Then, over a year later and under pressure from Lindsey Graham for having signed the worst of the Carter Page FISA applications, Rosenstein agreed with Graham’s false portrayal of the investigation as it existed on August 1, 2017, when Rosenstein expanded the scope of the investigation.

Lindsey Graham: (35:02) I am saying in January the 4th, 2017, the FBI had discounted Flynn, there was no evidence that Carter Page worked with the Russians, the dossier was a bunch of garbage and Papadopoulos is all over the place, not knowing he’s being recorded, denying working with the Russians, nobody’s ever been prosecuted for working with the Russians. The point is the whole concept that the campaign was colluding with the Russians, there was no there there in August, 2017. Do you agree with that general statement or not?

Rod Rosenstein: (35:39) I agree with that general statement.

Rosenstein’s endorsement of Lindsey’s statement about the evidence as it existed in August 2017 was egregiously wrong. Mueller had just acquired a great deal of evidence of conspiracy, including several details implicating Roger Stone and Paul Manafort that were never conclusively resolved. Crazier still, George Papadopoulos had just been arrested for lying to cover up when he learned that Russia planned to help Trump, an arrest of which Rosenstein would have personally had advance notice.

By comparison, days after its release, Rosenstein exhibited great confidence in his knowledge of the 1,400 footnotes his former deputy included in the report.

To be sure, Rosenstein’s defense of Hur did not honestly present the content of the Report. For example, the only other reason  he provides for why Hur didn’t charge Biden, besides Hur’s opinion that Biden is a forgetful old geezer, involved the tradition of Presidents taking things home.

ROSENSTEIN: I think so, Jake.

And you identified the controversial elements of the special counsel’s report. It’s a very long report, 345 pages, and has a lot of information in there, other reasons why prosecution would not be warranted. And one of them is the history and experience of prior presidents and potentially vice presidents as well taking home classified documents.

This is simply a misrepresentation of the evidence.

Even if you ignore Hur’s misstatement of DOJ’s application of 18 USC 793(e) in cases where there is no other exposure (in something like a leak) or the challenges in applying it to someone who, like both Biden and Trump, didn’t hold clearance, for the primary set of documents he examined — the two folders of Afghanistan documents found in Biden’s garage — Hur admitted he couldn’t prove his already inventive theory of the case. He couldn’t even prove that the documents in question had been in Biden’s Virginia home when Biden made a comment about something classified in his home.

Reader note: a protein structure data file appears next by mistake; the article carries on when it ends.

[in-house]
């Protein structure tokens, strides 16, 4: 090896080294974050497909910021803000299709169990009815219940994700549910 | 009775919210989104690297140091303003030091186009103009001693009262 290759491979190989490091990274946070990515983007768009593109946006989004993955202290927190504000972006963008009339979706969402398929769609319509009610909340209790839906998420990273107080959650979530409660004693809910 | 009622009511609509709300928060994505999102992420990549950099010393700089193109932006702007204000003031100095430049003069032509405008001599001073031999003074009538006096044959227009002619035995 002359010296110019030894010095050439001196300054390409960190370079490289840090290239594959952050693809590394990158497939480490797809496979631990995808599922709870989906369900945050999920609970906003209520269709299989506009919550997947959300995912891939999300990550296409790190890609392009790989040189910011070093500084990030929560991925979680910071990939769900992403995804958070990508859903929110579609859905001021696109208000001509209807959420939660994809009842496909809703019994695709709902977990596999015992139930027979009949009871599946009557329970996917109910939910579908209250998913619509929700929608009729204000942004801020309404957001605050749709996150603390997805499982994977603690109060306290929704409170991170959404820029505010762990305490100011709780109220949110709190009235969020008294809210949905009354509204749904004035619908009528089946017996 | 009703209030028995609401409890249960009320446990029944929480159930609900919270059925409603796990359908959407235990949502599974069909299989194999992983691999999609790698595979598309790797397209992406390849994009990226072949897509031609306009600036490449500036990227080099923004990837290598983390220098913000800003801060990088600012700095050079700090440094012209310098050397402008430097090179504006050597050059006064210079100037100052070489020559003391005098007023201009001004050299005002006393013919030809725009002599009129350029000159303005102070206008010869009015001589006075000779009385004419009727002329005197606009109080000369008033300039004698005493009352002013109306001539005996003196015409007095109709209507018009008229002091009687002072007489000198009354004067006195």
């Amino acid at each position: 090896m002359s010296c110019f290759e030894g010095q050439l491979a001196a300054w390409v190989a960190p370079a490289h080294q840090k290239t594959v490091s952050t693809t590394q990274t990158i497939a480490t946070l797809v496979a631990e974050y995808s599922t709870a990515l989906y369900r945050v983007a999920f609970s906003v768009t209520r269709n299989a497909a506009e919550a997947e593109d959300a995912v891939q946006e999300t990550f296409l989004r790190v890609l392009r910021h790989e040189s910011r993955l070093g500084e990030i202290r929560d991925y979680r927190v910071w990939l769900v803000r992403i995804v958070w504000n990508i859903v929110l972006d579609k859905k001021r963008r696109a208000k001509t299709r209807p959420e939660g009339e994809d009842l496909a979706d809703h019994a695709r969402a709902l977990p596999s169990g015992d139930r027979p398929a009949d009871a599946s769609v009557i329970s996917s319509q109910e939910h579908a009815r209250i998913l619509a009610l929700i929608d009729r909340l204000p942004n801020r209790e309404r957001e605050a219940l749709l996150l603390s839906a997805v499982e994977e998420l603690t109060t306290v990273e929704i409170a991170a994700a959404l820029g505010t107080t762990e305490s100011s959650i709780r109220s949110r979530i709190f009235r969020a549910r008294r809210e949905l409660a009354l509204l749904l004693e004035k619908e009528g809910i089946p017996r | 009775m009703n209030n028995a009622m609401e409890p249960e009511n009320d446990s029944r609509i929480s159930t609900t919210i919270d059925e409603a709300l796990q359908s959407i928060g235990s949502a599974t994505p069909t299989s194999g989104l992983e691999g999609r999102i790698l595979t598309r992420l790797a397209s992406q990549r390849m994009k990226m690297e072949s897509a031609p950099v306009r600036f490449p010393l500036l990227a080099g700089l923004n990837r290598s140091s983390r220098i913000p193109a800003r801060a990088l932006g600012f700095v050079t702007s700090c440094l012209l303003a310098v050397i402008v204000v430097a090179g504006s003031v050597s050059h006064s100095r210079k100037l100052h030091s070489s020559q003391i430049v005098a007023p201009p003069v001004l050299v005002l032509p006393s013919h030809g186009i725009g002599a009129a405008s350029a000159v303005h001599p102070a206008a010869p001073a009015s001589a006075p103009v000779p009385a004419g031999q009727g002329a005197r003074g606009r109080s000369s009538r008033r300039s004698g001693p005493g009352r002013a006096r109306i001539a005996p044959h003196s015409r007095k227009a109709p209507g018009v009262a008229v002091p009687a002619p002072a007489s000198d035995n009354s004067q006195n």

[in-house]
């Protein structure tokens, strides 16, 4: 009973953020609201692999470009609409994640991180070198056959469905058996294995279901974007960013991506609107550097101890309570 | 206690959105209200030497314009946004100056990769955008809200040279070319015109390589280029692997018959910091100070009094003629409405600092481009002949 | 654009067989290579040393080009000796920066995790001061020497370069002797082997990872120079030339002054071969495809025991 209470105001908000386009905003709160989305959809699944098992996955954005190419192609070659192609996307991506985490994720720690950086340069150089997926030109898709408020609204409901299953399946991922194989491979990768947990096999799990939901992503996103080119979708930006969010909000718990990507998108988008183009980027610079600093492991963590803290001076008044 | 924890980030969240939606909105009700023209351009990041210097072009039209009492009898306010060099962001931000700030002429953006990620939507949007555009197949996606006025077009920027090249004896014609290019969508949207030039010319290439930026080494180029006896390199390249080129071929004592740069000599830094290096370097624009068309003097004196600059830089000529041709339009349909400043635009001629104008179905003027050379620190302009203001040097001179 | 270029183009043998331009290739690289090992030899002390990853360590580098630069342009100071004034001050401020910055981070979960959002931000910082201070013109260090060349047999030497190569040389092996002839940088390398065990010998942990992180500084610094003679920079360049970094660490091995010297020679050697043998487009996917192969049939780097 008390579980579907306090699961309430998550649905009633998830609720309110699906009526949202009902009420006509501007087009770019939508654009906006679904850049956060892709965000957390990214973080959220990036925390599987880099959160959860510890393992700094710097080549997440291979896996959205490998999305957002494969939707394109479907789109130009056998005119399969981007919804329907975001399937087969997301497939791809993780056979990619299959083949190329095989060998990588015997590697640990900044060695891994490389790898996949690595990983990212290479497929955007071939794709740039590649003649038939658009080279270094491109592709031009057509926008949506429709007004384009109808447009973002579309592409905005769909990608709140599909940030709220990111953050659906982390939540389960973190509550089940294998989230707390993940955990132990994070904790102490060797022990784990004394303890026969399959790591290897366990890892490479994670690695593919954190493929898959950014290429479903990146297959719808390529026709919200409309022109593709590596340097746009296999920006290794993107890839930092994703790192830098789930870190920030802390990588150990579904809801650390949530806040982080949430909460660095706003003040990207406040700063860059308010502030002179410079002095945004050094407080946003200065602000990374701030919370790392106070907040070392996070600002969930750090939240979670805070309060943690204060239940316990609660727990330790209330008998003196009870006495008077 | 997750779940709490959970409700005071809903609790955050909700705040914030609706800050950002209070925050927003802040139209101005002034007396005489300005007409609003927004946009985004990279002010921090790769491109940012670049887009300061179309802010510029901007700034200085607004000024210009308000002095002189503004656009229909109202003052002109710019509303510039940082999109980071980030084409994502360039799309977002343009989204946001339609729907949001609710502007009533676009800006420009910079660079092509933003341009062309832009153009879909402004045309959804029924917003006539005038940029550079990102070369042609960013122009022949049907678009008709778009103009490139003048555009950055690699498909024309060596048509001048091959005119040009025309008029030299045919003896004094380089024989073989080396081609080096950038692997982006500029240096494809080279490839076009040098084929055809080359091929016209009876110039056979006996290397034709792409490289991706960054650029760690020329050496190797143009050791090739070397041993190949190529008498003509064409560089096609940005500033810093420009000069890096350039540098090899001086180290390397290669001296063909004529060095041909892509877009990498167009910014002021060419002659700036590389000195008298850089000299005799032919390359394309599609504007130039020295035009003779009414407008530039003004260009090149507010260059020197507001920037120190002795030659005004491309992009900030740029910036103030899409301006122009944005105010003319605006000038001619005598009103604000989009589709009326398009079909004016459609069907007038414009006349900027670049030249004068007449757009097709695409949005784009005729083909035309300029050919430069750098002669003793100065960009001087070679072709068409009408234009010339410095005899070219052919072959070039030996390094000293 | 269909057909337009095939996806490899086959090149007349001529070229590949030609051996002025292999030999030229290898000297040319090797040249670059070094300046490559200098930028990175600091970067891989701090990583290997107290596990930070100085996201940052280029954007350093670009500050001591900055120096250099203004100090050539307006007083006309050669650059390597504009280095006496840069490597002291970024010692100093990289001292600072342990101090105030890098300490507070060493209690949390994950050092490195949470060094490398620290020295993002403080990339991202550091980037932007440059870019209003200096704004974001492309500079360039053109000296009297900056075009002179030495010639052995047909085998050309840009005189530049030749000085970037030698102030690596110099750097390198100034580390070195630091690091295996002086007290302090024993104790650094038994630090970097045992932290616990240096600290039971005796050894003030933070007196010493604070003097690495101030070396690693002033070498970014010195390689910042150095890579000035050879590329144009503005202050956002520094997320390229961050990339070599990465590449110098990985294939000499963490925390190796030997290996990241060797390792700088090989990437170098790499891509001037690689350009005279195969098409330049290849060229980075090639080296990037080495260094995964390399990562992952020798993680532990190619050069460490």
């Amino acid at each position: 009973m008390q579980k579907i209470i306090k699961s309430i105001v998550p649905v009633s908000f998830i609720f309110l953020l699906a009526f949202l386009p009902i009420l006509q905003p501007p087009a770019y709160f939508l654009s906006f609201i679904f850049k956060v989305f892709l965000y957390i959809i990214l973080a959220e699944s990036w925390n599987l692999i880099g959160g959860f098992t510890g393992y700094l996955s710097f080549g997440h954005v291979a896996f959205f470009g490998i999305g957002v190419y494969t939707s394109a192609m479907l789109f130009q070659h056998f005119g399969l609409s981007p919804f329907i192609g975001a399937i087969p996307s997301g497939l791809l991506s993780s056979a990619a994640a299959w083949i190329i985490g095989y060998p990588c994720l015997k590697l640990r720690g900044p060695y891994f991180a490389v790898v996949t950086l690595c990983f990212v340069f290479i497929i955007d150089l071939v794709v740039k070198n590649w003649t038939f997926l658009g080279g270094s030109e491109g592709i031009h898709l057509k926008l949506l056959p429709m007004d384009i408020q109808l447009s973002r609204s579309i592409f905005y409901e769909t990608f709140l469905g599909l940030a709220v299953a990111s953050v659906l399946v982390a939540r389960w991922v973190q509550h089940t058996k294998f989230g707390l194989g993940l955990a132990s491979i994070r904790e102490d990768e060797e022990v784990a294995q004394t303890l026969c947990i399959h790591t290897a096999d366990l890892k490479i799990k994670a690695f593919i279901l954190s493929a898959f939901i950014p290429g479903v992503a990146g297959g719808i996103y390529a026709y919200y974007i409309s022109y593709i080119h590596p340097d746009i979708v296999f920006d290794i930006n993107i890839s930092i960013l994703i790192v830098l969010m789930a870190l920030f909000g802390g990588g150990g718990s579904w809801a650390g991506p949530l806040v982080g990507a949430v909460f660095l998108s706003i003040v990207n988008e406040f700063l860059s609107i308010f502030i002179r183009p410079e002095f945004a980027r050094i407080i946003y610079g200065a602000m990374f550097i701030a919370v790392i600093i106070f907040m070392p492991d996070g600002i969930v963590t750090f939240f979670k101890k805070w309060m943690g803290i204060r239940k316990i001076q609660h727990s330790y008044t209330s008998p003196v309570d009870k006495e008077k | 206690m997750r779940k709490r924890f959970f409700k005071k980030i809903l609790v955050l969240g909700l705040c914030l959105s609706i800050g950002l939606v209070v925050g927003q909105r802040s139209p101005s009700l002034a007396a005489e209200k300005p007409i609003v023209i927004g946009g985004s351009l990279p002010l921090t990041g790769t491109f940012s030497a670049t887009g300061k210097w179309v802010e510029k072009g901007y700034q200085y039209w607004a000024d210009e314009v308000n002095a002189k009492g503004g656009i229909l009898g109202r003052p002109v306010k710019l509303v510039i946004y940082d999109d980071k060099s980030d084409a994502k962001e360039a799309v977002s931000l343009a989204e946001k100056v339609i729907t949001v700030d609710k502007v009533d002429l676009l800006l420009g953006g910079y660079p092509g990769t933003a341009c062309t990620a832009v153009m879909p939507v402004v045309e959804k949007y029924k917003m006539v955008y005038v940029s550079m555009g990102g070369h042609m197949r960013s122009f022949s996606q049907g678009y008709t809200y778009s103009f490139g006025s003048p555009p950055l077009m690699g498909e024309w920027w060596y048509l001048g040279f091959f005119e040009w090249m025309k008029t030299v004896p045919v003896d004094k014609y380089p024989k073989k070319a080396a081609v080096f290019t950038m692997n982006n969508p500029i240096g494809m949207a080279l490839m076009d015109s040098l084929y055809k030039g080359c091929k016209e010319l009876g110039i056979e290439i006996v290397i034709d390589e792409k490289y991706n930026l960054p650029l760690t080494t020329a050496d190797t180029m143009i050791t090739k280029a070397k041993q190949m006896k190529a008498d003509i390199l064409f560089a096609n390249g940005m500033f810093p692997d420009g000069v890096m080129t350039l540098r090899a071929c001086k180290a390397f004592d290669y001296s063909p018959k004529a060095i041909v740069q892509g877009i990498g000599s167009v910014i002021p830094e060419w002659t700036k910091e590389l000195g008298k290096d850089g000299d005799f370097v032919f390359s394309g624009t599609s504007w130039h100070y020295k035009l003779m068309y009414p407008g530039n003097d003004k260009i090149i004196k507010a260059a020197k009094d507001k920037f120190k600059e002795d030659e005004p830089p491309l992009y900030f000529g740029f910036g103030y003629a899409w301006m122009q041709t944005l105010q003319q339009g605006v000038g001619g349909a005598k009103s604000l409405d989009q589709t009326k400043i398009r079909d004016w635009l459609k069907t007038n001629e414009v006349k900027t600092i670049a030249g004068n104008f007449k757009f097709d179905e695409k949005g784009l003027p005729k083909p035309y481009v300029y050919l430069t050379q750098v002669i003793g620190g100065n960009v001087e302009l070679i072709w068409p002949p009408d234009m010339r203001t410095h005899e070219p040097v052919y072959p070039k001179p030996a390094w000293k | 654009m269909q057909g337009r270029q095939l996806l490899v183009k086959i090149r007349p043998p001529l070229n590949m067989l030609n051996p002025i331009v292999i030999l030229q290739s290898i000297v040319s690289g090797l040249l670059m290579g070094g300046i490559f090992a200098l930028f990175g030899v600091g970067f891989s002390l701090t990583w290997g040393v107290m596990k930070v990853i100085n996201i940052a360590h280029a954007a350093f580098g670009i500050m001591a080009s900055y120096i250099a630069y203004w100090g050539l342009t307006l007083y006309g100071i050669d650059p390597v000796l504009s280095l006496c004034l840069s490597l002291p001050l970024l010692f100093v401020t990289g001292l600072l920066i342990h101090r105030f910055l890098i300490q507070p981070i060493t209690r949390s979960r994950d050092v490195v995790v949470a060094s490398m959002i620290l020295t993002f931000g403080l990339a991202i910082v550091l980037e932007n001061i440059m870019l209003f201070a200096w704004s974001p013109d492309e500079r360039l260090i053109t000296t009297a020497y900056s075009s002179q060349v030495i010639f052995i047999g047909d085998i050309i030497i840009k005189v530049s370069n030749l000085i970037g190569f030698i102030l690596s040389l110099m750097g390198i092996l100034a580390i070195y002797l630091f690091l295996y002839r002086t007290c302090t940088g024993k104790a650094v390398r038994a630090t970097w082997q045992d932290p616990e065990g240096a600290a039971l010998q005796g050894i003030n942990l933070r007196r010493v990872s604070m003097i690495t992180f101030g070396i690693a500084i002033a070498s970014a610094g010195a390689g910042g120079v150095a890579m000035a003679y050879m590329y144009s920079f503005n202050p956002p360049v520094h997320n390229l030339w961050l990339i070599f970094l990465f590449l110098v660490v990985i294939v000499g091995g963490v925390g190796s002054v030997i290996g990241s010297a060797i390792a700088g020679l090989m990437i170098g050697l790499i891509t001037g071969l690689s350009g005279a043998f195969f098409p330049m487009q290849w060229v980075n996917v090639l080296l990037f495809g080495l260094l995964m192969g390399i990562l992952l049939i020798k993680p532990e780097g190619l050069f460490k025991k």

Rosenstein is, as Hur already did, emphasizing the most unflattering part of the declination decision, not the fact that after blowing  over $3M and reading through Joe Biden’s most personal thoughts, Hur simply didn’t find evidence to support a charge.

Twice, Rosenstein disputed that Hur’s focus on Biden’s age was the kind of gratuitous attack for which he had made the case for firing Jim Comey, the second time in direct response to a question about the memo he wrote.

Tapper: I want to read from a memo you wrote in 2017 in which you criticized James Comey’s infamous press conference in which he criticized Hillary Clinton’s handling of classified e-mails, even as he declined to prosecute her, a similar circumstance, although he wasn’t a special counsel — quote — “Derogatory information” — this is you writing — “Derogatory information sometimes is disclosed in the course of criminal investigations and prosecutions, but we never release it gratuitously.

“The FBI director laid out his version of the facts for the news media as if it were a closing argument, but without a trial, it is a textbook example of what federal prosecutors and agents are taught not to do” — unquote. By going to the lengths he did to critique Biden’s age and memory, even as he was clearing him of a crime, how do you differentiate between what Robert Hur did that you say is OK from what James Comey did that you say is not?

ROSENSTEIN: Jake, there are several significant differences between those two examples.

One is, most fundamentally, that Jim Comey wasn’t the prosecutor. He was the head of the FBI. His job was to ensure the police collected the proper evidence, submitted it to the prosecutors. And, ultimately, it’s up to the prosecutors in the Justice Department and the attorney general to make a decision about what information is released.

Rob Hur was the prosecutor. It was his job to make that decision, to make that recommendation to the attorney general, who, as you acknowledged, has previously committed to make this report public. That’s one difference.

The second difference is the special counsel regulation. In the ordinary case, Hillary Clinton was not investigated by a special counsel. There was no procedure to make those reasons public. Here, it’s baked into this regulation.

Now we sit, Jake, 25 years down the road. That regulation was passed by Attorney General Reno in 1999. Now we have 25 years of experience. I think it’s worthwhile to sit back and ask whether or not this is the right procedure. Do we really think that we ought to have prosecutors writing reports for public release of everything they discover and all the reasons for not prosecuting?

Or is there a better way to do that without having all the embarrassing information come to public light?